These measures will impose high costs on hedge funds, including the cost of collection, maintenance, and transmission of vital fund data to the SEC. The regulations will also make it harder for hedge funds to find qualified investors. None of these costs comes with commensurate benefits to either hedge fund investments or the financial system as a whole. The risk assumed by hedge fund investors is personal risk and must be compensated by the higher returns hedge funds offer above those of competing products. This is a function of markets, not a problem in need of correction. Any systemic risk is unlikely to be mitigated by requiring advisors to register, limiting the number of investors, or requiring disclosure to the SEC.

So, we are left with a regulatory regime that purports to solve a probably non-existent problem in a way virtually guaranteed to fail. Two explanations seem possible. One is that legislators are just incompetent. The other is that government officials do not know what risk hedge funds pose but suspect that it is unacceptably high and wish to gather as much information as possible in preparation for future regulation. Either way, the regulations seem particularly well-designed to harm hedge funds, making the presence of bootleggers likely.

The cost to hedge funds of complying with the regulations will, of course, reduce the return that hedge funds can provide to investors. Potential hedge fund investors will also experience increased difficulty in qualifying as accredited investors. Together, reduced returns and more difficulty qualifying to invest with hedge funds will cause investors to shift their money elsewhere.

More crippling to hedge funds, however, is the way disclosure requirements infringe on the adaptability and secrecy necessary to the hedge fund business. Once information is collected, maintained, and provided to any government agency, its secrecy is compromised. Also, when the SEC can mandate disclosure of investment positions and strategies, adapting those positions and strategies to the realities of a changing marketplace becomes problematic.

If this seems far-fetched, imagine the scenario where a hedge fund discloses investment positions on a Monday but needs to change them completely on Tuesday in order to respond to a previously-unforeseen emerging trend in the market. In the eyes of a skeptical regulator, market necessity will look suspiciously like avoidance of oversight.  Hedge funds will be forced into a choice between limiting the speed at which they innovate or defending against suspicious SEC investigations, either of which will be costly.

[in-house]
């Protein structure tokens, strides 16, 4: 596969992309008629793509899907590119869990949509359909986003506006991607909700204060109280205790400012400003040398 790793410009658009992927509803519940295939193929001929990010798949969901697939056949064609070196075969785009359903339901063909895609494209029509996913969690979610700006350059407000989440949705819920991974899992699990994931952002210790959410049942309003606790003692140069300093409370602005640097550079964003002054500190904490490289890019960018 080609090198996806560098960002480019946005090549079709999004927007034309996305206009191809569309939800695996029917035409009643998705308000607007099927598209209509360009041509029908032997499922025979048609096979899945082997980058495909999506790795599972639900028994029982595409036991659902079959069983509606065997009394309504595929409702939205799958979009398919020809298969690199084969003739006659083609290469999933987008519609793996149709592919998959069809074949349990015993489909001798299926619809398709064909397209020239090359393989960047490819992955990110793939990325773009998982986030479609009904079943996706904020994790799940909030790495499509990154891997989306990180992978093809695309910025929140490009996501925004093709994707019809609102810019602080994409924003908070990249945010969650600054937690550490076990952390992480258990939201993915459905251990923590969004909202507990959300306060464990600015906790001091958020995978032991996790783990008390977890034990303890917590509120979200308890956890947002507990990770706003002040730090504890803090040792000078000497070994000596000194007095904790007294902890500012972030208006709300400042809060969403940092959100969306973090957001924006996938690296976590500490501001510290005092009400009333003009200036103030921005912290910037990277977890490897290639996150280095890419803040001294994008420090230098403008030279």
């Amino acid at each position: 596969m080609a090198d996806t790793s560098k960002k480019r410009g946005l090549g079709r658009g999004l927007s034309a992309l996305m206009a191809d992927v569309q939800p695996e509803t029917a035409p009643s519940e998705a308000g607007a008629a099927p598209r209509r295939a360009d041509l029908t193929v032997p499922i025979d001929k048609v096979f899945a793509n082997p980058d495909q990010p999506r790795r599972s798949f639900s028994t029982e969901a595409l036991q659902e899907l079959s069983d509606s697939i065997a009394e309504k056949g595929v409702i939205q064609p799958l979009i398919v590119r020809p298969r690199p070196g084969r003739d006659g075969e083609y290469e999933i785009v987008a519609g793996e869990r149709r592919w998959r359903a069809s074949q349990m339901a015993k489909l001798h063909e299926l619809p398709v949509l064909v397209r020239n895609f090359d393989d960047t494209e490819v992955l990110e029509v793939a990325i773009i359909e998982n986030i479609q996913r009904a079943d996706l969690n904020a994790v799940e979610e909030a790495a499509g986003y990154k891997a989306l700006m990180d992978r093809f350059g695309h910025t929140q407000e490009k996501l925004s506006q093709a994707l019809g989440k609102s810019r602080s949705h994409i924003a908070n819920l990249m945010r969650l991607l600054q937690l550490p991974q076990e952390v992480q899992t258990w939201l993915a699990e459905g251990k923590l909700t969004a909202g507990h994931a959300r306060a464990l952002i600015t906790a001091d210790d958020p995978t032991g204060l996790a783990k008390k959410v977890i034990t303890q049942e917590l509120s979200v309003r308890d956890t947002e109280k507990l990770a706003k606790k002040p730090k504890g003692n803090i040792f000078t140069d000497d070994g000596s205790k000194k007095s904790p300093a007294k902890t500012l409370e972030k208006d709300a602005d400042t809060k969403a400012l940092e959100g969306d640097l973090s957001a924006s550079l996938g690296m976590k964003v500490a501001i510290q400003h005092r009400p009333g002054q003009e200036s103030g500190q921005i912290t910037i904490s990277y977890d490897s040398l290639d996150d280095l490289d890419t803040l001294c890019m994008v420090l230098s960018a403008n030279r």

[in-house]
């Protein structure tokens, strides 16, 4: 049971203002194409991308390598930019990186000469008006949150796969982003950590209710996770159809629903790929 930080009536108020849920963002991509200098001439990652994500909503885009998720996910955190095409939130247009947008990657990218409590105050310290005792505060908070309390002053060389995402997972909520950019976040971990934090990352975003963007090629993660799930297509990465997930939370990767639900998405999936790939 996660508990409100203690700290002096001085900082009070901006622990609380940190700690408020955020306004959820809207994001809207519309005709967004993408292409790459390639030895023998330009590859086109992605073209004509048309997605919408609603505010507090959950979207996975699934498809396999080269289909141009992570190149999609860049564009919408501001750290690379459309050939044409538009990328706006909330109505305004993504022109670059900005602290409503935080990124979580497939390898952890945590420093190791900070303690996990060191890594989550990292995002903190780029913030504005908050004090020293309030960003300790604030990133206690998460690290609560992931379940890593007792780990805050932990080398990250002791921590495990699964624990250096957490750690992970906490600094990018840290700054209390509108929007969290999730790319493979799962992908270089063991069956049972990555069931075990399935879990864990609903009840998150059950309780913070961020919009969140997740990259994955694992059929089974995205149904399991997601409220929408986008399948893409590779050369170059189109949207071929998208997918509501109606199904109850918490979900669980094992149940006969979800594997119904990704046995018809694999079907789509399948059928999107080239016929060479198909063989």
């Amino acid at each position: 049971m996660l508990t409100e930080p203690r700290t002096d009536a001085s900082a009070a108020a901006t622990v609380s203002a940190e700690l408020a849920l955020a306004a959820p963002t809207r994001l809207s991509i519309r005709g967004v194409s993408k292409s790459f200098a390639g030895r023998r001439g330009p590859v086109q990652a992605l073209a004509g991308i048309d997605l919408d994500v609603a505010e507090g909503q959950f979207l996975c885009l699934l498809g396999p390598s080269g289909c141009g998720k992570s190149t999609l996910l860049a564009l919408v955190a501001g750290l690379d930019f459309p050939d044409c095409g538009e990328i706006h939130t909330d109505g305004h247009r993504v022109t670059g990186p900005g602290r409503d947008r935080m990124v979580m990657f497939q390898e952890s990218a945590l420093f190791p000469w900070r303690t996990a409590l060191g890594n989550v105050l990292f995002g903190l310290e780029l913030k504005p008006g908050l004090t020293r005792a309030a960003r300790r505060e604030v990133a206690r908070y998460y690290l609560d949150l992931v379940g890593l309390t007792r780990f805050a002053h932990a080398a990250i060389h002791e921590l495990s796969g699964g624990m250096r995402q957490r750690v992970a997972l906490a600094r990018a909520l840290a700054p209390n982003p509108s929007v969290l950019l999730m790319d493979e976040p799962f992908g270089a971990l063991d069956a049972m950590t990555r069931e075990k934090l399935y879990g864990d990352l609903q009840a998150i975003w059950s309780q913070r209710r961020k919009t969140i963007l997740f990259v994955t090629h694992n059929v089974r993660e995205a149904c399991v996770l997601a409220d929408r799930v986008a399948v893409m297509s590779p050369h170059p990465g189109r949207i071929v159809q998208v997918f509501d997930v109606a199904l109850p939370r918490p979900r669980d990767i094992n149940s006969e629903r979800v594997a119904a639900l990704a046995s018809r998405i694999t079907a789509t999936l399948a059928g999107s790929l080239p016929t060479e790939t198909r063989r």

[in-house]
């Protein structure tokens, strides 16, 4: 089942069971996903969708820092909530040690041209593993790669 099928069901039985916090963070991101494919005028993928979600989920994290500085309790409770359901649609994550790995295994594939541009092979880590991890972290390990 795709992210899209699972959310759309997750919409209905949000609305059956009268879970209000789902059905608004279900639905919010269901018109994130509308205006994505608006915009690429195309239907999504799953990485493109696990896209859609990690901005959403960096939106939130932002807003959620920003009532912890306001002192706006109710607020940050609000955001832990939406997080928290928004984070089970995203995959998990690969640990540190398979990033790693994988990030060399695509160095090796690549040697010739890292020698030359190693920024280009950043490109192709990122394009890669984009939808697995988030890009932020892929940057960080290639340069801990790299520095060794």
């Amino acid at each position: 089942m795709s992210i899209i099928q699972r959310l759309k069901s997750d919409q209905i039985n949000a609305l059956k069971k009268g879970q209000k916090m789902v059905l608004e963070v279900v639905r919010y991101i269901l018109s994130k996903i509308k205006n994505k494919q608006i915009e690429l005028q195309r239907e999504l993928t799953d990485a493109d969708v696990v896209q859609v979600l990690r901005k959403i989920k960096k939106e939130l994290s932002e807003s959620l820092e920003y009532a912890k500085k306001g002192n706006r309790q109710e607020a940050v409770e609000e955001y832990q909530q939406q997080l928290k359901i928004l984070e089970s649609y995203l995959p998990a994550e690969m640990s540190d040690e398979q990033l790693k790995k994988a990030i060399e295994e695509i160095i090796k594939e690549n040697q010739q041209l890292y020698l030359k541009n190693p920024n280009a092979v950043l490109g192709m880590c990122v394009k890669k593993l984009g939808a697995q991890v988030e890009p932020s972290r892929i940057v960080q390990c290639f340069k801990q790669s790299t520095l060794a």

Who are the bootleggers who benefit from this arrangement? Two possibilities seem plausible. One is large, traditional financial institutions. The investment vehicles provided by traditional firms are rough substitutes for the services of hedge funds. They are likely to be less risky but also offer lower returns. If regulations lower hedge fund returns, traditional investments with their lower risk become attractive again. The other, related possibility is larger hedge funds that wish to limit competition from smaller rivals. A larger hedge fund will be better able to spread the costs of hiring a compliance officer, registering advisors, and gathering and providing data to the SEC across a larger investment pool, thereby experiencing a smaller reduction in return. Smaller hedge funds, unable to spread the costs as widely, will fail, and their clients will turn either to larger competitors or to more traditional financial institutions. Importantly, these two possible bootlegger scenarios need not be mutually exclusive, as many large financial institutions now have their own hedge funds.

At a basic level, whether quacks or bootleggers are responsible matters little—market function is unnecessarily impaired. At a deeper level, however, bootlegging strikes at the fundamental rule-of-law principles that undergird all free markets and put much more at risk. We owe it to current and future generations to bring to light and eliminate bootlegging. We can start with bootlegging in Dodd-Frank.

ENDNOTES

[1] Roberta Romano, Quack Corporate Governance, 114 Yale L. J. 1521 (2005); Stephen M. Bainbridge, Dodd-Frank: Quack Federal Corporate Governance Round II, 95 Minn. L. Rev. 1779 (2011).

[2] Bruce Yandle, Bootleggers and Baptists in Retrospect, Regulation, Vol. 22, No. 3, at 5 (1999).

[3] Pub. L. 111-203, Long Title (2010).

This post comes to us from Professor Jeremy Kidd at Mercer University’s Walter F. George School of Law. It is based on his recent working paper, “Quacks or Bootleggers: Who’s Really Regulating Hedge Funds?” available here.